Scope of practice

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Scope of Practice is a terminology used by national and state/provincial licensing boards for various professions that defines the procedures, actions, and processes that are permitted for the licensed individual. The scope of practice is limited to that which the law allows for specific education and experience, and specific demonstrated competency. Each jurisdiction has laws, licensing bodies, and regulations that describe requirements for education and training, and define scope of practice.

Overview[edit]

In most jurisdictions, health care professions with scope of practice laws and regulations include any profession within health care that requires a license to practice such as physicians, nurses, respiratory therapists, physical therapists, occupational therapists and dentists among many others.[1][2]

Governing, licensing, and law enforcement bodies are often at the sub-national (e.g. state or province) level, but federal guidelines / regulations also often exist. For example, in the United States, the National Highway Traffic Safety Administration in the Department of Transportation has a national scope of practice for emergency medical services.

Definition[edit]

Scope of practice can be easily identified by three categories.[3] If requirements for practicing a skill or profession satisfy all three requirements then it is within that persons scope of practice:

  1. Education and training — Has the person been educated academically or on-the-job and have documentation proving education to do the item in question?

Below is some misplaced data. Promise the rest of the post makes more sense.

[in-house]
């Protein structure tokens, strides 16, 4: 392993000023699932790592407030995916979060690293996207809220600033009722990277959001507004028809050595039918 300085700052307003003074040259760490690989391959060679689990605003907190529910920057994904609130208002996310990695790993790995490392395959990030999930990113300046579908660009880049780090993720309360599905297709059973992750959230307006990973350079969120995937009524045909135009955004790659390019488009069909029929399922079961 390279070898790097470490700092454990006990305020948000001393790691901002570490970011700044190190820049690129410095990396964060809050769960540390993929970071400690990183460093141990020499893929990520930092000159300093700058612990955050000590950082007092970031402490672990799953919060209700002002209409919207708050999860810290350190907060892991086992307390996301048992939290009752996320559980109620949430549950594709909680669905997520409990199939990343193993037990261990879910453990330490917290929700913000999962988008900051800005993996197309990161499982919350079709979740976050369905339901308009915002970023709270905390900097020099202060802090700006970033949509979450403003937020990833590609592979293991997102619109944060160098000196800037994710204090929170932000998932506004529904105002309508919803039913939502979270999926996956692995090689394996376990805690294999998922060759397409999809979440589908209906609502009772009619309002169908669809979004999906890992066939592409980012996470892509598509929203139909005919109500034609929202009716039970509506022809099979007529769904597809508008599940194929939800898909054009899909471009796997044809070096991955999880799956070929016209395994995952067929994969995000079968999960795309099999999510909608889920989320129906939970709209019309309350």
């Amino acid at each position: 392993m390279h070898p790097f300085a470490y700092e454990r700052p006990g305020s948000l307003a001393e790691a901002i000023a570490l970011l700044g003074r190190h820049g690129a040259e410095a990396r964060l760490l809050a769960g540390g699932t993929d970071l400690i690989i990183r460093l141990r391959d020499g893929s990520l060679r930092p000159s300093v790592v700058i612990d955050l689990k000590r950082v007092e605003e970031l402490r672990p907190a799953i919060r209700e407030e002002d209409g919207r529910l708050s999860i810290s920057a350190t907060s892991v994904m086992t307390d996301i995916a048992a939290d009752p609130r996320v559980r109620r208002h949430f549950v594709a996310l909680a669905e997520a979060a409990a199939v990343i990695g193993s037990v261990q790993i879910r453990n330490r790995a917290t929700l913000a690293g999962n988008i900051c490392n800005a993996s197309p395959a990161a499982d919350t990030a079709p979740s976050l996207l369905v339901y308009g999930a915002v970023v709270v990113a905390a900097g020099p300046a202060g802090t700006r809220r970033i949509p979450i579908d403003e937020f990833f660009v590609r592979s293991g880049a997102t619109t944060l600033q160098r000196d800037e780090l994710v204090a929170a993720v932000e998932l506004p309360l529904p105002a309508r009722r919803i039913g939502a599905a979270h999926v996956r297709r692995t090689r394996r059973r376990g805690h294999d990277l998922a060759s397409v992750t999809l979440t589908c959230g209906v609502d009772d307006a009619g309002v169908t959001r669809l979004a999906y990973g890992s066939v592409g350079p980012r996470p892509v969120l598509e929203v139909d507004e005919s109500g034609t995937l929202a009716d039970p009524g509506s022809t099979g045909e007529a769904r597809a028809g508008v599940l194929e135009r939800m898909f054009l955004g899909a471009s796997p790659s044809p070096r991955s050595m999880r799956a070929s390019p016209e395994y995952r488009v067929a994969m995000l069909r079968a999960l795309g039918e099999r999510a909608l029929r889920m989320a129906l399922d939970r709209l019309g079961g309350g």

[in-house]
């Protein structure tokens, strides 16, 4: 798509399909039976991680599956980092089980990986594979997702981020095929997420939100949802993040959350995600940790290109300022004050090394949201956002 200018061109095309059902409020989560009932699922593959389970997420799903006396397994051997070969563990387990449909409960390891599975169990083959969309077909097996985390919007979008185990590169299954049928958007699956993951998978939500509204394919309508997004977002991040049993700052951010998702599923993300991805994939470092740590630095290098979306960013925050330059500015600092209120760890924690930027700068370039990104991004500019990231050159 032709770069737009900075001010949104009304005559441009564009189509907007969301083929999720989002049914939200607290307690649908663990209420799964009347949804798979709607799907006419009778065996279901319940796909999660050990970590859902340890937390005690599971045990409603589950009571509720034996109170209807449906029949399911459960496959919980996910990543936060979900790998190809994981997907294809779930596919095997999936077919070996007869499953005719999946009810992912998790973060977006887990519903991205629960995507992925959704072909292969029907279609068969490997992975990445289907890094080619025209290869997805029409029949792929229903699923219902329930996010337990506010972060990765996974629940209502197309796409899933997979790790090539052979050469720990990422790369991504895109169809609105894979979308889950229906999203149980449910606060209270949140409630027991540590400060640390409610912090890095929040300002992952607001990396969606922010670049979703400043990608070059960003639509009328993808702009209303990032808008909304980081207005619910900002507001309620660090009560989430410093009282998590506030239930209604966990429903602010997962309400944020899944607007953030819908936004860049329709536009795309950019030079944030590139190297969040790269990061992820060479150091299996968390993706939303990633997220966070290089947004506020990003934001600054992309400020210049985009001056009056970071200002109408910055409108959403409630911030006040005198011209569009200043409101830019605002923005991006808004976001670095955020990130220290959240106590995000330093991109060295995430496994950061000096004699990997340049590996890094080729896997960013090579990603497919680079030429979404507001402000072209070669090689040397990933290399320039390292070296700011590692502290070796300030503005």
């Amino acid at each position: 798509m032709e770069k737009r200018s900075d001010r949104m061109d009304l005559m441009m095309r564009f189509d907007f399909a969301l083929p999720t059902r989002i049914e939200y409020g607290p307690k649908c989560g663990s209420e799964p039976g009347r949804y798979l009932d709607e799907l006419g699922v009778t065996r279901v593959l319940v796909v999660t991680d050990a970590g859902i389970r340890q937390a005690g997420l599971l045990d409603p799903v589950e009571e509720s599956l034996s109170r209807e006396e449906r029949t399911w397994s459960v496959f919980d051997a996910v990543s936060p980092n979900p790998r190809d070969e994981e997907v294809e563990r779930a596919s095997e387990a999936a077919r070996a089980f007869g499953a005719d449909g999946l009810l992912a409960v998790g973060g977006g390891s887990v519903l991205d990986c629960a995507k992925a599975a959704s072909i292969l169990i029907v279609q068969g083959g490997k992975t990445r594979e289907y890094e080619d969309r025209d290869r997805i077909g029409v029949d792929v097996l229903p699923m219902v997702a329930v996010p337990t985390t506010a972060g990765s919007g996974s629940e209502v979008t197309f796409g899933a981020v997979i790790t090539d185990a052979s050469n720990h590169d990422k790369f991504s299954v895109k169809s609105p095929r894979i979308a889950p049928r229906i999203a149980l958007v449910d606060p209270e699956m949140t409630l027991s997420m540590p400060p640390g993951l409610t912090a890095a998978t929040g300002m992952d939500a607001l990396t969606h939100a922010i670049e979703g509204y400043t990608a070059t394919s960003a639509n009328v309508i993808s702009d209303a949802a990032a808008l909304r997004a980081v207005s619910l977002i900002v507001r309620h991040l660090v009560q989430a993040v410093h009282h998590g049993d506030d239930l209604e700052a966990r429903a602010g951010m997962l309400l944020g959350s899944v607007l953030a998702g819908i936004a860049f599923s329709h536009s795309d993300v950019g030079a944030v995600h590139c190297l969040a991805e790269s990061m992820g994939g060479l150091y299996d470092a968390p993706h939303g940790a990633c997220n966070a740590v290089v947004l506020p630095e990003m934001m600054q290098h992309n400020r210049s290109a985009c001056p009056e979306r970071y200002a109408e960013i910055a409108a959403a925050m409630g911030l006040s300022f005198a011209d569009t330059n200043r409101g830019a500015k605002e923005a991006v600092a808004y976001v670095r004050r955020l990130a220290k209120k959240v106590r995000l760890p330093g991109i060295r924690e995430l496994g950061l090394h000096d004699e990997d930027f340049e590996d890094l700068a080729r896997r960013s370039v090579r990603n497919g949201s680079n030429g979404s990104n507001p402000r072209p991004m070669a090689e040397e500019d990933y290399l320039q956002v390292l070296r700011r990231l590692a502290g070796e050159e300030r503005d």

2. Governing body — Does your state, district, province or federal government that oversees the skill or profession allow (or not explicitly disallow) the item in question?
  3. Institution — Does the institution allow a person or their profession to do the item in question?

Examples[edit]

  • Registered respiratory therapist — All states and provinces who recognize registered respiratory therapist licensure allow for RRTs to provide extracorporeal membrane oxygenation (ECMO) support. Despite this, some institutions do not permit RRTs to provide ECMO support. For the registered respiratory therapists working at the institutions whom allow RRTs to provide ECMO support it is within their scope of practice. The RRTs who are not permitted by their institution to provide this skill are unable to include the support in their scope of practice.
  • Paramedic — In some states and provinces a paramedic is allowed to perform percutaneous cricothyrotomy if all other airway management fails. In the states and provinces that do not allow this intervention it is not within the scope of practice of the paramedic to perform.[4]

See also[edit]

References[edit]

  1. ^ AOSW Scope of Practice, Association of Oncology Social Work.
  2. ^ CA LAc Scope of Practice summary, Acupuncturists & related alternative health fields.
  3. ^ Sherwood, Gwen D., et al. (1997). "Defining Nurse Practitioner Scope of Practice: Expanding Primary Care Services", The Internet Journal of Advanced Nursing Practice, 1(20), 1997. (ISSN 1523-6064)[dead link]
  4. ^ Final Draft of the National EMS Scope of Practice Model, September 2005.[dead link]


External links[edit]